The good, the bad & the ugly of modern motherhood in the hilarious, heart-wrenching Secret Life of a Mother

Maev Beaty. Scenic design by Camellia Koo. Costume design by Erika Connor. Lighting design by Leigh Ann Vardy, with Kaileigh Krysztofiak. Photo by Kyle Purcell.

 

The collective theatrical baby of four female theatre artists—written by Hannah Moscovitch, with Maev Beaty and Ann-Marie Kerr, and co-created with Marinda de Beer—Secret Life of a Mother, directed by Kerr, opened at The Theatre Centre to a sold out house last night. Part autobiography, part confessional; it’s real and raw, hilarious and heart-wrenching—and it cracks open the good, the bad and the ugly of modern motherhood.

Six years in the making, Secret Life of a Mother was created through The Theatre Centre’s Residency program, during which time the four creators’ research was up close and personal; interviewing parents and drawing on their own first-hand observations of motherhood, including Beaty’s and Moscovitch’s own exhausting, guilt-ridden struggles of being a new mom while also working as an extremely busy, in-demand artist.

Beaty portrays Moscovitch throughout, occasionally popping out of character to speak to us as herself, as she takes us on this motherhood exploration journey in five acts—and we go right along with her as she rides the physical, psychological and emotional rollercoaster of miscarriage, labour, birth, fear of being a bad mom and getting invaluable support from a good friend. It’s personal, candid and more than a bit meta, with Beaty as Moscovitch, at times talking about herself from Moscovitch’s perspective; and we even get some first-hand commentary from Moscovitch—most intriguingly via video, projected on a piece of the script. But for all the neat multi-media elements—the mirrored backdrop, the two aquariums filled with water (scenic design by Camellia Koo and lighting by Leigh Ann Vardy, with Kaileigh Krysztofiak) and projection (Cameron Davis, with Laura Warren), not to mention the really cool, wonderful thing that happens at the end (which you’ll have to come see for yourself)—the storytelling is mostly low-tech, intimate and conversational. Like sitting with a good friend over a glass of wine.

Beaty and Moscovitch tell it like it is, no holds barred. It’s scary and confusing, messy and painful—even horrific and bizarre—and that’s just up until the baby comes out! After that, more confusion, second-guessing, guilt, shame, frustration, exhaustion, self-doubt. The taboo feelings of resentment and anger towards this new little person; and of wanting and needing to work—of splitting time, energy and focus between baby and career—are further kicks to the gut. Then there’s the mind-blowing, achingly disturbing realization that mothers give birth to life and death. And, finally, ongoing healing, support and acceptance as the new mom finds her own jam, and reconciles with the fact that there’s no one way to be a good mom. And then, the joy beyond belief and description.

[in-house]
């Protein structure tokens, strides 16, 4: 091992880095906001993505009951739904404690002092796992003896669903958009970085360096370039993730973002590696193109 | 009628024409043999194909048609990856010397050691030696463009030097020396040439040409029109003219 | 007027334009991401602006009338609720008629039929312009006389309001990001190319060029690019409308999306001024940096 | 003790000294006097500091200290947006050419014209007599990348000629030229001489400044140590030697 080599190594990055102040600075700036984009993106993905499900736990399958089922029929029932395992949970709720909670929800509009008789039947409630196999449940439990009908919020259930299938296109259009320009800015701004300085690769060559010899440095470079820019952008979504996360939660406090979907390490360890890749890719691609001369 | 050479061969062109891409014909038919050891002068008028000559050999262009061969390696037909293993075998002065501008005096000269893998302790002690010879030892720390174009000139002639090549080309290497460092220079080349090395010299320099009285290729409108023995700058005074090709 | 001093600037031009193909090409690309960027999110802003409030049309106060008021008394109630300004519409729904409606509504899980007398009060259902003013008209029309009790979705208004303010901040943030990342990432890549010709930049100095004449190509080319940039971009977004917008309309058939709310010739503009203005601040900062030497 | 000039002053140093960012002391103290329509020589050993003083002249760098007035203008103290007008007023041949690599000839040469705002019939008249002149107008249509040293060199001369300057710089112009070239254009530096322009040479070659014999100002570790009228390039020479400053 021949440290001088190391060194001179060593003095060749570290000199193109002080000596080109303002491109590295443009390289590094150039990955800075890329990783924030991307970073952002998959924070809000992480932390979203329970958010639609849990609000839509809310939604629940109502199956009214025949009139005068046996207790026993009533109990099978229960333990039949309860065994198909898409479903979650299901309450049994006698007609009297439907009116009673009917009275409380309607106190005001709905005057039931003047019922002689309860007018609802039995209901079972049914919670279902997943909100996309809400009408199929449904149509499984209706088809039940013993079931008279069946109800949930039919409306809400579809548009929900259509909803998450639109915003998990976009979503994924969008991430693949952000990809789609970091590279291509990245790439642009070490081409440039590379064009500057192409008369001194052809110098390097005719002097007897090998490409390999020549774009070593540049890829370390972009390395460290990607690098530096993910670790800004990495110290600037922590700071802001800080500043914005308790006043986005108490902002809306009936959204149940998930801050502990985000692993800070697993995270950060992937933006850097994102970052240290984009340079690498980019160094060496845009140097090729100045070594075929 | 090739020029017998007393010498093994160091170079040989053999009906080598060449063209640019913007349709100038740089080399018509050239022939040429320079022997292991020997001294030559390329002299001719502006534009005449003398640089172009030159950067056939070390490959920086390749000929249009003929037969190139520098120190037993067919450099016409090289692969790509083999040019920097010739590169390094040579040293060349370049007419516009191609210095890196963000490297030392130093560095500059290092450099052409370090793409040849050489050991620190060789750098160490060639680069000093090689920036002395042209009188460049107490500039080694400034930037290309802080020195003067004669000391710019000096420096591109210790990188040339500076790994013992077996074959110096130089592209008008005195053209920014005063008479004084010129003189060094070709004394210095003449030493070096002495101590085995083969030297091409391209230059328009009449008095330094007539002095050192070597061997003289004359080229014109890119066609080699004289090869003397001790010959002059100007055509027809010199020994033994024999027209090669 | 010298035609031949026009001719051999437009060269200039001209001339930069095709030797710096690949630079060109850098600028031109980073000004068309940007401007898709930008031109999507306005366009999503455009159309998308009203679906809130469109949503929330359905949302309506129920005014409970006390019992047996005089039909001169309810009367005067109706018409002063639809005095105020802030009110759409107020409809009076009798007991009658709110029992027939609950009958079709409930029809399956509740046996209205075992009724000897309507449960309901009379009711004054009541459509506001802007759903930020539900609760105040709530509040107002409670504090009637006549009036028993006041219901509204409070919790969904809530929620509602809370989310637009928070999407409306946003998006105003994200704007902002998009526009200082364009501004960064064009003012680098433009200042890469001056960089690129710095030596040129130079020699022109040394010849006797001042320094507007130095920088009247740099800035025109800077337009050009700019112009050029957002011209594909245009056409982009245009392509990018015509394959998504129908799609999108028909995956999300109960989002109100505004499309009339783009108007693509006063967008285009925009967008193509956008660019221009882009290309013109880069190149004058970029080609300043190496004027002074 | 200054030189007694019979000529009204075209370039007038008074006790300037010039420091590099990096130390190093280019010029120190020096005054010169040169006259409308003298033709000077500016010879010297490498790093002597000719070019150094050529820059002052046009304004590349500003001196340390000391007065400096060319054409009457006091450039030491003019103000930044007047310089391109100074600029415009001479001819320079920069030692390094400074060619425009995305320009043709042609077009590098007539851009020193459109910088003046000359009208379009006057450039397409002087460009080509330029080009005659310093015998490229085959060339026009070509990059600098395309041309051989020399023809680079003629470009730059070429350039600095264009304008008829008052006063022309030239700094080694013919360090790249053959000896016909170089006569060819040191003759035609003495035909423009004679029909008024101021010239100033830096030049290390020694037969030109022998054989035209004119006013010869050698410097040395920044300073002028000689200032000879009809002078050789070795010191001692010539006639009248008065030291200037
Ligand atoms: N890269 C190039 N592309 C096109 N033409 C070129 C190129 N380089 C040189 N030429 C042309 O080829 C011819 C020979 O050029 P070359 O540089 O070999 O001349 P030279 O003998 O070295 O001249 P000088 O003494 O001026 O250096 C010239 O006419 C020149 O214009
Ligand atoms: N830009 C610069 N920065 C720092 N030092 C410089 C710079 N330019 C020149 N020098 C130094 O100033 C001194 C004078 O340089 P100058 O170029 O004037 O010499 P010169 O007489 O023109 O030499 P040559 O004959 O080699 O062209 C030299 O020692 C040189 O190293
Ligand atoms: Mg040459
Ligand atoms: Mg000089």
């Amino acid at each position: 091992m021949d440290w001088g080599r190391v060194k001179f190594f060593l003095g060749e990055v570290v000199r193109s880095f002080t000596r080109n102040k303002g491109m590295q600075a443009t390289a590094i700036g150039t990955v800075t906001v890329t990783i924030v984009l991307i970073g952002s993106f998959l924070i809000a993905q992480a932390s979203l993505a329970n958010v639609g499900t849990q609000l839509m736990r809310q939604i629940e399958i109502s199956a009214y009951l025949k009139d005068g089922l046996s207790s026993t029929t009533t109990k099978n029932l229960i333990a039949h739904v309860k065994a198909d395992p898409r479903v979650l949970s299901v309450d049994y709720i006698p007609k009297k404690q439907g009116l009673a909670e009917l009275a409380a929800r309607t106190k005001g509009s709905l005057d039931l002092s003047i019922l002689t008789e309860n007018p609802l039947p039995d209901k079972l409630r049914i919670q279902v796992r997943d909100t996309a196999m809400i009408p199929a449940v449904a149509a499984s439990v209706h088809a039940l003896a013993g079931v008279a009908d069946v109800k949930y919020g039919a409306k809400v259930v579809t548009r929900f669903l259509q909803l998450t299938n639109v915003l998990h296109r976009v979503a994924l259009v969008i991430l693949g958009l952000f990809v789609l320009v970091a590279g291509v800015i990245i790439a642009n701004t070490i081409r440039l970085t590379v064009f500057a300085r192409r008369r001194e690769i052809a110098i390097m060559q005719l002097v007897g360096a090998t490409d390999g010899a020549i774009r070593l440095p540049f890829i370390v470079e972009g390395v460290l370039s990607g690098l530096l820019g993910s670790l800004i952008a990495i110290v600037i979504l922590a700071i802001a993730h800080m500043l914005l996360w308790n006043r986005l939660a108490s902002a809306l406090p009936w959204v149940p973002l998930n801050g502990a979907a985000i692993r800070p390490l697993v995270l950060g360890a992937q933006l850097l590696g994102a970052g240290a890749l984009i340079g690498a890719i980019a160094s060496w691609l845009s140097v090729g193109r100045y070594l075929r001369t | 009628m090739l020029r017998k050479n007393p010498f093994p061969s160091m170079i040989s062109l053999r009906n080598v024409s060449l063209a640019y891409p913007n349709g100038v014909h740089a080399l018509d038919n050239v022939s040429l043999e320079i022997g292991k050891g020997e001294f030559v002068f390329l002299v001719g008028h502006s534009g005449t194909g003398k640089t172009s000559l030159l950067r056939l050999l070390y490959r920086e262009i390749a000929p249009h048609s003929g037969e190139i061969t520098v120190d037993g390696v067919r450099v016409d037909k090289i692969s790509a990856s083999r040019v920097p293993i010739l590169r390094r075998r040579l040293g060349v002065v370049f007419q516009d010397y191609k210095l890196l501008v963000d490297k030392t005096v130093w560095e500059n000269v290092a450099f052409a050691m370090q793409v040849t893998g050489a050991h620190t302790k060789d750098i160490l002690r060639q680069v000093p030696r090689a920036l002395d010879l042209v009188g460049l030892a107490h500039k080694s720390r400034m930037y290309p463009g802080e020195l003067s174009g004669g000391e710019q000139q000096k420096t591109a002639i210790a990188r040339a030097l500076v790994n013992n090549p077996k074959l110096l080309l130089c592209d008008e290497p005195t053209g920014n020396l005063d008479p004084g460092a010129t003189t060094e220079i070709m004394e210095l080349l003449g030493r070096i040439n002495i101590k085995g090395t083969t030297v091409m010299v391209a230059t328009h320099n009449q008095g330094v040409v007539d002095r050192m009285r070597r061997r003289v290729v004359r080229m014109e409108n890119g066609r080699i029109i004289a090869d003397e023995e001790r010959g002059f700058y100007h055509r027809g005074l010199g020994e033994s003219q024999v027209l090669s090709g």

Beaty gives a beautifully candid, gutsy and vulnerable performance; baring her soul along with Moscovitch in this profoundly human, honest exploration and revelation of modern—and new—motherhood. I doubt there was a dry eye in the house by the end; and more than a few of us wanting to hug our mothers.

Secret Life of a Mother in the Franco Boni Theatre space until November 11. Tickets available online or by calling The Theatre Centre’s Box Office at 416-538-0988 or online. Advance booking strongly recommended.

The run includes an ASL interpreted performance on November 2 at 8:00 pm; and a relaxed performance on November 6 at 8:00 pm.

Advertisements

Love, sacrifice & the heartbeat of time in the delightful, poignant Sisters

Laura Condlln & Nicole Power. Set design by Michelle Tracey. Costume design by Erika Connor. Lighting design by Kimberley Purtell. Photo by Cylla von Tiedemann.

 

Soulpepper opened its striking world premiere of Rosamund Small’s delightful, poignant Sisters—a story of love, family, sacrifices and the march of time—to an enthusiastic full house last night. Inspired by Edith Wharton’s novella Bunner Sisters and directed by Peter Pasyk, Sisters is running in the Michael Young Theatre at the Young Centre.

It’s the turn of the century in New York City, and sisters Ann (Laura Condlln) and Evelina (Nicole Power) live quiet, regular lives, working and living in a small shop, selling notions and jams, and providing sewing services. Both are single at an age that would label them as spinsters; and their small, humdrum workaday lives get a spark of excitement when Ann buys a clock for Evelina’s birthday—and both become enamoured with the quiet, charming clockmaker Ramy (Kevin Bundy). Adding to the fun is their observant friend and neighbour, Mrs. Mellins (Karen Robinson), a widowed dressmaker who lives upstairs.

Torn between her feelings for Ramy and love for her sister, Ann steps aside to make room for a match between Ramy and Evelina—a decision made all the more heart-wrenching when Ramy takes a job in St. Louis, taking his new wife with him and leaving Ann to run the shop alone. Dependant on return customers and referrals from more privileged ladies—like the affable Lady with the Puffy Sleeves (Ellora Patnaik) and the wealthy, entitled Customer (Raquel Duffy)—Ann and Mrs. Mellins are also facing a new wave of industrialization; one in which much of the textile industry will be mechanized, with factories churning out large amounts of pre-made, less expensive off-the-rack goods. Dealing with the separation as best as she can, when Evelina’s letters stop coming and her letters come back return-to-sender, Ann sets on a search for Evelina’s whereabouts; and with the help of Mrs. Mellins, gathers some troubling information about Ramy in the process.